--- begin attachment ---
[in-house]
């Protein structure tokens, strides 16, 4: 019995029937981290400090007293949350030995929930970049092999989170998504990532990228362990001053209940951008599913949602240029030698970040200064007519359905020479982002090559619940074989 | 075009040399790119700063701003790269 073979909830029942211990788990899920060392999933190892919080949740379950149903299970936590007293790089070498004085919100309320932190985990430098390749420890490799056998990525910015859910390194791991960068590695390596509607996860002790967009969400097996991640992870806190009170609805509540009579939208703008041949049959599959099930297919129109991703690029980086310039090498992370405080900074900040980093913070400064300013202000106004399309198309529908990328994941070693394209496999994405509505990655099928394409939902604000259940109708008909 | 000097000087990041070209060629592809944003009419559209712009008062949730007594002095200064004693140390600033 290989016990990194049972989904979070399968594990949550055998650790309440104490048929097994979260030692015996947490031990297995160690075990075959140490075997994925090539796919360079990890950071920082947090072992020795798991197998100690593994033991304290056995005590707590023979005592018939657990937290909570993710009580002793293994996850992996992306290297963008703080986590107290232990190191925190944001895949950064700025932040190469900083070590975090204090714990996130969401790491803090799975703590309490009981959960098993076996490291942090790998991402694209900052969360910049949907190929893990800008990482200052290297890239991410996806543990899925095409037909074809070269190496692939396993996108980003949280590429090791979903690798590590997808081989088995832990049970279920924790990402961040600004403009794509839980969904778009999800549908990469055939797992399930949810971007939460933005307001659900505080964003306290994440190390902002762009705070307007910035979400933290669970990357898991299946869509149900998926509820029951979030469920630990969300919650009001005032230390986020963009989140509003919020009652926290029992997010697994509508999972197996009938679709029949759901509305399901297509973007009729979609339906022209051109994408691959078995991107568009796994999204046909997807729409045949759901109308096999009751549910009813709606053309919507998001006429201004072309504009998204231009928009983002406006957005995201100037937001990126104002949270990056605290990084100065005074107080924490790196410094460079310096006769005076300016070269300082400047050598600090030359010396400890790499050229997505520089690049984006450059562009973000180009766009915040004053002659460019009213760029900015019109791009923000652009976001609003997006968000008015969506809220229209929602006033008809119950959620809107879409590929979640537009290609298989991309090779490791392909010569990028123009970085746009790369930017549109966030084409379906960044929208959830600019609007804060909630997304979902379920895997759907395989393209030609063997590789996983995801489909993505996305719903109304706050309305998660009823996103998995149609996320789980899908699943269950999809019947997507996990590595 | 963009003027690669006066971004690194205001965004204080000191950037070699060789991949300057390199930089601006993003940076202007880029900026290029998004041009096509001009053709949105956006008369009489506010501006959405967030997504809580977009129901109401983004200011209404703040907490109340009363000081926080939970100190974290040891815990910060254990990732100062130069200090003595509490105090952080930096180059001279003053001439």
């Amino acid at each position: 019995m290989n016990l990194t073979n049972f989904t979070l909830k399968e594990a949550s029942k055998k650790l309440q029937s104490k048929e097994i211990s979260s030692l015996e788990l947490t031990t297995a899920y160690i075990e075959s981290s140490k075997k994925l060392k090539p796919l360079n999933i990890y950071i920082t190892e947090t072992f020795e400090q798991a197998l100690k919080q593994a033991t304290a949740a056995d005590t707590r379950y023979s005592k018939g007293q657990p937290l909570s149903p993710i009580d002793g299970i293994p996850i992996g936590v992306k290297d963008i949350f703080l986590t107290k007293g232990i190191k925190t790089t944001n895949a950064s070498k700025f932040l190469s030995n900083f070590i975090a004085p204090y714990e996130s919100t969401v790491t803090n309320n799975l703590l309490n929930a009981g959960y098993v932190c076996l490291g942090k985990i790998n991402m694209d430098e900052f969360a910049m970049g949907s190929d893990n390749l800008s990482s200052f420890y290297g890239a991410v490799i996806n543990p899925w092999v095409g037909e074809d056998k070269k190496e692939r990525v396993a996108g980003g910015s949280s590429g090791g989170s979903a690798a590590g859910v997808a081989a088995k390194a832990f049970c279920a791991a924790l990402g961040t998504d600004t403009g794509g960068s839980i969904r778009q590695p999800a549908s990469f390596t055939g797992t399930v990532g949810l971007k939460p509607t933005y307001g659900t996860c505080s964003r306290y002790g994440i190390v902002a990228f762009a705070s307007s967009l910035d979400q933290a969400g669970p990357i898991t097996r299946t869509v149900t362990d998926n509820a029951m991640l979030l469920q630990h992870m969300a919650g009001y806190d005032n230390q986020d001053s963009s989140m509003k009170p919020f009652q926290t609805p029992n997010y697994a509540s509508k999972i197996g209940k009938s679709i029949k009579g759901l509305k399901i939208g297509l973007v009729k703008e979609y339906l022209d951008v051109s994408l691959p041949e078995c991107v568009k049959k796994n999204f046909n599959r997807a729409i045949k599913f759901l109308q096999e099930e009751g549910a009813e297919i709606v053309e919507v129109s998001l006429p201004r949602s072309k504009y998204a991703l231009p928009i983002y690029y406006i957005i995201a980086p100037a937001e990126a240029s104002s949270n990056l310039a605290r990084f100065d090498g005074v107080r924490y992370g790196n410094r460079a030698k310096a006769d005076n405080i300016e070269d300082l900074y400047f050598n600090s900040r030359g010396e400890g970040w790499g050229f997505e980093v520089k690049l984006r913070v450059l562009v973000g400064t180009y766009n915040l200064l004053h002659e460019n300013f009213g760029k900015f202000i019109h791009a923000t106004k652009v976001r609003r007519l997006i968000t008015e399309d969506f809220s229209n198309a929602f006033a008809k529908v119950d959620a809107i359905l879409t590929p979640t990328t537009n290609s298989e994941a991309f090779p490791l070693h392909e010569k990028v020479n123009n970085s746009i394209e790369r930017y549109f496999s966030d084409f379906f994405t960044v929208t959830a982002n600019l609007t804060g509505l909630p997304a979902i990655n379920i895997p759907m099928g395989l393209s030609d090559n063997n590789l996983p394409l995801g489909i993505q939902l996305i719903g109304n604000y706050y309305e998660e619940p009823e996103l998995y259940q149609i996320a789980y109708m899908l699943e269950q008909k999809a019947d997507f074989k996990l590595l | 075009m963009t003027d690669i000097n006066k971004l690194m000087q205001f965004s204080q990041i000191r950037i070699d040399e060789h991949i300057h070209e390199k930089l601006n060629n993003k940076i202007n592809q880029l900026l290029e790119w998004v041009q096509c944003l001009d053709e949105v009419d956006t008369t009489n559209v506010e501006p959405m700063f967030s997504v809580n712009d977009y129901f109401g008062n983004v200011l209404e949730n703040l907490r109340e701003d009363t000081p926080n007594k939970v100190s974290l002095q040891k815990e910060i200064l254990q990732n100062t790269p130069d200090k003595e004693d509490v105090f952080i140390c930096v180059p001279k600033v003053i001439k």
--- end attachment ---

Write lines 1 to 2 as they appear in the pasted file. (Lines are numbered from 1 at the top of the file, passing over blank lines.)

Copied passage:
[in-house]
């Protein structure tokens, strides 16, 4: 019995029937981290400090007293949350030995929930970049092999989170998504990532990228362990001053209940951008599913949602240029030698970040200064007519359905020479982002090559619940074989 | 075009040399790119700063701003790269 073979909830029942211990788990899920060392999933190892919080949740379950149903299970936590007293790089070498004085919100309320932190985990430098390749420890490799056998990525910015859910390194791991960068590695390596509607996860002790967009969400097996991640992870806190009170609805509540009579939208703008041949049959599959099930297919129109991703690029980086310039090498992370405080900074900040980093913070400064300013202000106004399309198309529908990328994941070693394209496999994405509505990655099928394409939902604000259940109708008909 | 000097000087990041070209060629592809944003009419559209712009008062949730007594002095200064004693140390600033 290989016990990194049972989904979070399968594990949550055998650790309440104490048929097994979260030692015996947490031990297995160690075990075959140490075997994925090539796919360079990890950071920082947090072992020795798991197998100690593994033991304290056995005590707590023979005592018939657990937290909570993710009580002793293994996850992996992306290297963008703080986590107290232990190191925190944001895949950064700025932040190469900083070590975090204090714990996130969401790491803090799975703590309490009981959960098993076996490291942090790998991402694209900052969360910049949907190929893990800008990482200052290297890239991410996806543990899925095409037909074809070269190496692939396993996108980003949280590429090791979903690798590590997808081989088995832990049970279920924790990402961040600004403009794509839980969904778009999800549908990469055939797992399930949810971007939460933005307001659900505080964003306290994440190390902002762009705070307007910035979400933290669970990357898991299946869509149900998926509820029951979030469920630990969300919650009001005032230390986020963009989140509003919020009652926290029992997010697994509508999972197996009938679709029949759901509305399901297509973007009729979609339906022209051109994408691959078995991107568009796994999204046909997807729409045949759901109308096999009751549910009813709606053309919507998001006429201004072309504009998204231009928009983002406006957005995201100037937001990126104002949270990056605290990084100065005074107080924490790196410094460079310096006769005076300016070269300082400047050598600090030359010396400890790499050229997505520089690049984006450059562009973000180009766009915040004053002659460019009213760029900015019109791009923000652009976001609003997006968000008015969506809220229209929602006033008809119950959620809107879409590929979640537009290609298989991309090779490791392909010569990028123009970085746009790369930017549109966030084409379906960044929208959830600019609007804060909630997304979902379920895997759907395989393209030609063997590789996983995801489909993505996305719903109304706050309305998660009823996103998995149609996320789980899908699943269950999809019947997507996990590595 | 963009003027690669006066971004690194205001965004204080000191950037070699060789991949300057390199930089601006993003940076202007880029900026290029998004041009096509001009053709949105956006008369009489506010501006959405967030997504809580977009129901109401983004200011209404703040907490109340009363000081926080939970100190974290040891815990910060254990990732100062130069200090003595509490105090952080930096180059001279003053001439």